- Energy: The lack of moving parts reduces the power consumption both for running the equipment but also for cooling the data centre, as those moving parts generate heat. If physical storage is the number one cost of IT capital expenditure, then power in the data centre is usually in the top three of IT opex cost along with people costs and datacentre space. This can be significantly reduced in an IT environment where flash is utilised more widely and can be a significant contributor to your green agenda.
- Simplicity: Typically due to the design and lack of moving parts, a Flash drive is simpler to install and configure than a traditional spinning disk and is often ‘plug and play’. This gives great benefits of both speed and agility of implementation but also at a reduced cost.
- Footprint: A Flash drive is significantly smaller than a traditional spinning disk drive and ultimately takes up less space in your data centre. As data centre space is probably in your top 3 IT opex costs, either being based in your physical office in an expensive city location where square footage is at a premium or even outsourced to a data centre hosting company where you may be charged on the basis of the number of racks of server equipment you have in play, intelligent use of a mix of storage media, including flash, alongside storage virtualisation, can drive down the physical footprint your IT infrastructure requires. In fact, by taking advantage of data reduction features (compression and de-duplication) within an XtremIO array, customers can experience significant cost savings with examples taking solutions that would previously accommodate 5 racks in a data centre down to 1/7th of just one rack – you do the math!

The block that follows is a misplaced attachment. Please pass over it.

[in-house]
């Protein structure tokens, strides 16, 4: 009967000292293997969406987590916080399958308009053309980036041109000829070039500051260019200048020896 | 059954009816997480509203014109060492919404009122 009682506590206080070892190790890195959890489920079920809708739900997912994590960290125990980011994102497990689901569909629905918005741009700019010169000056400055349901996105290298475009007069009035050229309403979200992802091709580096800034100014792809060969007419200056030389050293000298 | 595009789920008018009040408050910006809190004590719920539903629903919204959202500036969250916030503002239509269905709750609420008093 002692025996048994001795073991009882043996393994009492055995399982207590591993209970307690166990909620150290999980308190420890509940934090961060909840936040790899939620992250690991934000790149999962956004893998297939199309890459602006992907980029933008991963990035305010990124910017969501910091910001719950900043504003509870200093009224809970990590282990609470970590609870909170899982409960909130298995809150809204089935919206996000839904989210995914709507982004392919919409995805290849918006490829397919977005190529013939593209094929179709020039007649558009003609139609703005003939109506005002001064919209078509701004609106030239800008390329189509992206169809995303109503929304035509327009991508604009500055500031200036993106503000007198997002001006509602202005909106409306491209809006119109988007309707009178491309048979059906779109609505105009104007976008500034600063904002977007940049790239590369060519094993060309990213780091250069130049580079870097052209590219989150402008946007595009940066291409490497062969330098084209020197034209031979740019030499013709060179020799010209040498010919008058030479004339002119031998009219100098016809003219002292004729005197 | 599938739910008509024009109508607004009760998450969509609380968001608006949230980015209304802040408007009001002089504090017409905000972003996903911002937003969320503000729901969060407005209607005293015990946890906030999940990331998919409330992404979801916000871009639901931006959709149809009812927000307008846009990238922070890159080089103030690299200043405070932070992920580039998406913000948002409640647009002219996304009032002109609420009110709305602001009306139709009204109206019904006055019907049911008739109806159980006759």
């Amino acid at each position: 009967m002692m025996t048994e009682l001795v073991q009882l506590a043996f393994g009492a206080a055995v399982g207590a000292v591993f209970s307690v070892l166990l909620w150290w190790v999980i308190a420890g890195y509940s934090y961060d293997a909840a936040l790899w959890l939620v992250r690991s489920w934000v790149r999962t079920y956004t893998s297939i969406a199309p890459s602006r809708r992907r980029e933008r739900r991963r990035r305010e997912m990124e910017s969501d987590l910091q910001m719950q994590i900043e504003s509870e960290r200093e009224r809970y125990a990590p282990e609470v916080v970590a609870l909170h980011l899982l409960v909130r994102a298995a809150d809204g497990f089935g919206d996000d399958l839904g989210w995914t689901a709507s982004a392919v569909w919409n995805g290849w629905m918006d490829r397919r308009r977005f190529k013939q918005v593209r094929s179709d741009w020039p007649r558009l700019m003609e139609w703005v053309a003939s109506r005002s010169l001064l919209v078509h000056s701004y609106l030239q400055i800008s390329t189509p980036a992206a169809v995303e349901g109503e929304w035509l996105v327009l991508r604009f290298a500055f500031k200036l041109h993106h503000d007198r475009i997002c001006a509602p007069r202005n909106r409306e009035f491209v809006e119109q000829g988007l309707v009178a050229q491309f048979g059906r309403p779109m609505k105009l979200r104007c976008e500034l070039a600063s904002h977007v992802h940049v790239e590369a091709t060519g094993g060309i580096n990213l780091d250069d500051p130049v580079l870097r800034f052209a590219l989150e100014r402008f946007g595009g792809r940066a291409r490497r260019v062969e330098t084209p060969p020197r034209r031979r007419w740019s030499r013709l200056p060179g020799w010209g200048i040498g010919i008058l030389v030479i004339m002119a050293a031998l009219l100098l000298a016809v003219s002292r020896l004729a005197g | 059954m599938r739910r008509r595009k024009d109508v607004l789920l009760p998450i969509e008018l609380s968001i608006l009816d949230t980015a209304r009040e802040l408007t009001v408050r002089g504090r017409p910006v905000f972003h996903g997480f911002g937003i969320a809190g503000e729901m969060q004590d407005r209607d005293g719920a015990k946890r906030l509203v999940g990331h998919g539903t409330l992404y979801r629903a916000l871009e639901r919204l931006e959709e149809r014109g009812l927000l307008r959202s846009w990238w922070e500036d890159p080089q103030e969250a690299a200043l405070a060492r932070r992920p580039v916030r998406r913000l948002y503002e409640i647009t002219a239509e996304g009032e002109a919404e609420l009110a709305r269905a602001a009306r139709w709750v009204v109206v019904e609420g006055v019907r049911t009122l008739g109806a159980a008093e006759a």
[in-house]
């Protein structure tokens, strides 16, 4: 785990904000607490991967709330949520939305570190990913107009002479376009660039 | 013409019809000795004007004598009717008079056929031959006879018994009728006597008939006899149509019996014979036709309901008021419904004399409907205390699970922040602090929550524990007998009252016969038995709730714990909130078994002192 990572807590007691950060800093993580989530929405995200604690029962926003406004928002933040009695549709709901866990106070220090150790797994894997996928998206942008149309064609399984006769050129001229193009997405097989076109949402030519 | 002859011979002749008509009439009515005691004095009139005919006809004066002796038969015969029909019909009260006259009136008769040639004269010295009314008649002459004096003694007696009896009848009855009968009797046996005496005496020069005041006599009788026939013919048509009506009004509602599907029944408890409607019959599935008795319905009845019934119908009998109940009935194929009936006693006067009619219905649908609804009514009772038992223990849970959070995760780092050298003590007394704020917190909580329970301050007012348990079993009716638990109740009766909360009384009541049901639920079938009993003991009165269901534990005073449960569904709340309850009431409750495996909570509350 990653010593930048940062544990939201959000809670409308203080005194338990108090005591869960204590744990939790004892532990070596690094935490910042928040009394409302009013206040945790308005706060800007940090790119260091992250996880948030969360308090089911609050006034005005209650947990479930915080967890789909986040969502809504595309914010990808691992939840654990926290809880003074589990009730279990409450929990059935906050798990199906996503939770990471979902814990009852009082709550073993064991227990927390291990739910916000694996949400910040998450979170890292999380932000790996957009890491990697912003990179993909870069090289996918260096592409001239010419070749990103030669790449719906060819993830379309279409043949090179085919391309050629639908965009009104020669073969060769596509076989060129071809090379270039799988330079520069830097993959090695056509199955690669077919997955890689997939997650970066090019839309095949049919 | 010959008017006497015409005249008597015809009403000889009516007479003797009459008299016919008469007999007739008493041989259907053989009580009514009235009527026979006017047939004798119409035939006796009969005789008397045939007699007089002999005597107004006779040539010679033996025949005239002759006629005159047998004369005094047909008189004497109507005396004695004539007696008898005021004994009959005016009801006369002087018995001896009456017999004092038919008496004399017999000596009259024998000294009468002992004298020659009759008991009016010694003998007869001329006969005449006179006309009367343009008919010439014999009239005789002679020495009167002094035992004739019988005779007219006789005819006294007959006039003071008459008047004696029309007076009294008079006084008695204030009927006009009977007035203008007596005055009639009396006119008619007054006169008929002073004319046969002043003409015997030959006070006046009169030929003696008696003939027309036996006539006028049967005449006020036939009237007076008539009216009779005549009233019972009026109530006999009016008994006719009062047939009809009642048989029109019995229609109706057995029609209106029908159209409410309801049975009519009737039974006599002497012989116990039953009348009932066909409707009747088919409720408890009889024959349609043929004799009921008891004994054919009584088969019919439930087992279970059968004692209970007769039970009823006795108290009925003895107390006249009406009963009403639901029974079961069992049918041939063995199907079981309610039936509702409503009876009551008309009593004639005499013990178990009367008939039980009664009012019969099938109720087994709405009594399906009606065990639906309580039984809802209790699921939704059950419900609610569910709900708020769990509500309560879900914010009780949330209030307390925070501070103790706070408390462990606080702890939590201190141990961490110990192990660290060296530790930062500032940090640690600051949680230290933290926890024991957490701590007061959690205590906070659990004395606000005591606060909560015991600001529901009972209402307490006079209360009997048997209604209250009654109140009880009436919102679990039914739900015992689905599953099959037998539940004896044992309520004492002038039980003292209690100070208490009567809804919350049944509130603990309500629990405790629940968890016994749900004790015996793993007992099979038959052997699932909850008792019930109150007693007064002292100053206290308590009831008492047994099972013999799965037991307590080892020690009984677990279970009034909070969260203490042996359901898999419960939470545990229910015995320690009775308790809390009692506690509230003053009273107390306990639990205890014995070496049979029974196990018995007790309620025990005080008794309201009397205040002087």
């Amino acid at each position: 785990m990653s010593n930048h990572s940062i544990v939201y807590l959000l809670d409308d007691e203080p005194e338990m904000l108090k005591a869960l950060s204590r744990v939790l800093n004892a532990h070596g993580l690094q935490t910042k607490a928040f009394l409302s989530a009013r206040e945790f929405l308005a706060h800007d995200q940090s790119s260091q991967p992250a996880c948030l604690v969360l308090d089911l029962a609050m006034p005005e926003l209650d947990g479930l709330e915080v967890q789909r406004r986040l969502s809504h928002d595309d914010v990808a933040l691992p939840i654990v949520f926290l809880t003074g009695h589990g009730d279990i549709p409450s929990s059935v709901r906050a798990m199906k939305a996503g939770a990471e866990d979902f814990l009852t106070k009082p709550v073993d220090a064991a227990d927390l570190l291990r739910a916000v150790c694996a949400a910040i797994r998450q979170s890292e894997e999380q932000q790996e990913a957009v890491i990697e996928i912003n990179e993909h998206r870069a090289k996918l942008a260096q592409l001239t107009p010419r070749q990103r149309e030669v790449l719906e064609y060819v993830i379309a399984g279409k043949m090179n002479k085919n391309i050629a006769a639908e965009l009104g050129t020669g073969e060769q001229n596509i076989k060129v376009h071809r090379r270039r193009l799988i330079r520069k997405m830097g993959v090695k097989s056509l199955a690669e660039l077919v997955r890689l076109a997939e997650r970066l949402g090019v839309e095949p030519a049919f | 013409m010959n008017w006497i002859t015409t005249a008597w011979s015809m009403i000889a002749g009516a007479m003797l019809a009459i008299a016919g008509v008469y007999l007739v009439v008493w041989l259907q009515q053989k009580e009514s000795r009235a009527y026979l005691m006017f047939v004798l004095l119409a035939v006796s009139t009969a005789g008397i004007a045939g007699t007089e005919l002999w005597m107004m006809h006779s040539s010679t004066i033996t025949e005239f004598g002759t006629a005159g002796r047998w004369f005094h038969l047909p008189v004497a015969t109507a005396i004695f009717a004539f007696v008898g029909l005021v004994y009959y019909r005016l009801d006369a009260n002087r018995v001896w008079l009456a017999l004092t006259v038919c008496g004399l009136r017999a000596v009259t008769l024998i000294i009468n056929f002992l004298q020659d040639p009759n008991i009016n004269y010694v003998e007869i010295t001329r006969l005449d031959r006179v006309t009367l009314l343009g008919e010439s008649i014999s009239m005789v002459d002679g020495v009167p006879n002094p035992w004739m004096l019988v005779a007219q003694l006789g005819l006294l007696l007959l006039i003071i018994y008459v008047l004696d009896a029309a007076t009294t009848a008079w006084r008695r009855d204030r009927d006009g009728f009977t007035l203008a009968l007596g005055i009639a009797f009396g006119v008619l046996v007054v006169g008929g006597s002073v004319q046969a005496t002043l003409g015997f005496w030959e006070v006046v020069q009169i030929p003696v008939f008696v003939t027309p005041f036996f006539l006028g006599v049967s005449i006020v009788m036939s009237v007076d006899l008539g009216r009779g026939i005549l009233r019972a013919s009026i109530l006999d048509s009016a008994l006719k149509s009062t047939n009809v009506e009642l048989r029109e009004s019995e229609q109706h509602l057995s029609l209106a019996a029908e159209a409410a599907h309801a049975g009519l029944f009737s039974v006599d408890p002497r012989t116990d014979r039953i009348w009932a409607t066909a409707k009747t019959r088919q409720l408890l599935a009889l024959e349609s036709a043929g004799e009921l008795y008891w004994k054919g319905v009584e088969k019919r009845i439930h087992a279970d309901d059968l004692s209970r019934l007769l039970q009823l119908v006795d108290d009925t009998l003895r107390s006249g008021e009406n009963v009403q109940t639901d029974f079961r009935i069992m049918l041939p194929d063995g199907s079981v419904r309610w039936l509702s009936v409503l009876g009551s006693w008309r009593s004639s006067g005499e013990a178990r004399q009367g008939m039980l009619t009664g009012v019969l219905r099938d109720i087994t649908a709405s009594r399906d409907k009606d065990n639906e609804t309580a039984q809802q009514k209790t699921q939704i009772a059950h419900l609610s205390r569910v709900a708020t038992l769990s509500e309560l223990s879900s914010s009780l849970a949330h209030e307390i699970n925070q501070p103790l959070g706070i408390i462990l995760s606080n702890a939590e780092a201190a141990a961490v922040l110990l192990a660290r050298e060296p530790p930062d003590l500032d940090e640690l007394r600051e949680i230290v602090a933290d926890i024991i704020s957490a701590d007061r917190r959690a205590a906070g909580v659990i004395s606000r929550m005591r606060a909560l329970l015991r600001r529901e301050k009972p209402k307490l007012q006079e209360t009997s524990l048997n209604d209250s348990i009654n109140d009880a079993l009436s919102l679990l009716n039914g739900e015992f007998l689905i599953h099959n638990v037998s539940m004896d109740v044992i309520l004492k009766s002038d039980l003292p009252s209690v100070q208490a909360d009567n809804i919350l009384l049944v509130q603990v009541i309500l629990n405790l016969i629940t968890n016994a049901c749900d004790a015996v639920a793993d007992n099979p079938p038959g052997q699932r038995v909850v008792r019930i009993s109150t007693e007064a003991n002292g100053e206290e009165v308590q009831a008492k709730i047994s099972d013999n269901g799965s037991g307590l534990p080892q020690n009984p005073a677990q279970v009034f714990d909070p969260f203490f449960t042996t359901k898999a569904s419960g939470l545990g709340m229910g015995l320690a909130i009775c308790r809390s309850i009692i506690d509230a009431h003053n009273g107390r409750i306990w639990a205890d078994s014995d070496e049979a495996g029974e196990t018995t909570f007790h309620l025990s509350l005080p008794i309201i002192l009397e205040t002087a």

- Cost: When you consider the increased performance, reduced power needs, reduced footprint and reduced risk profile of a flash IT environment, the cost equation shifts significantly. Whilst capital expenditure for an ‘all-flash’ data centre may look to be more expensive than a traditional environment, the data reduction benefits and the positive impact on opex makes a 3 to 5 year TCO view potentially very different.
IT budgets – and indeed all budgets – are always under pressure. A strategic CFO looks beyond the initial capex view to weigh up the 3 – 5 year opex TCO and will engage with their counterparts in IT to evaluate when and where possible returns from investments in technologies, like flash, could pay dividends. Talking to customers around our business, we see phenomenal interest in the XtremIO flash technology as businesses wake up to its potential to improve business performance, create competitive advantage, reduce risk and save them money in the medium term. CF “Nos’”, in the meantime, won’t get past the price tag, and risk exposing their entire business to rising costs, competitive disadvantage and unwanted risk as the digital universe continues to expand.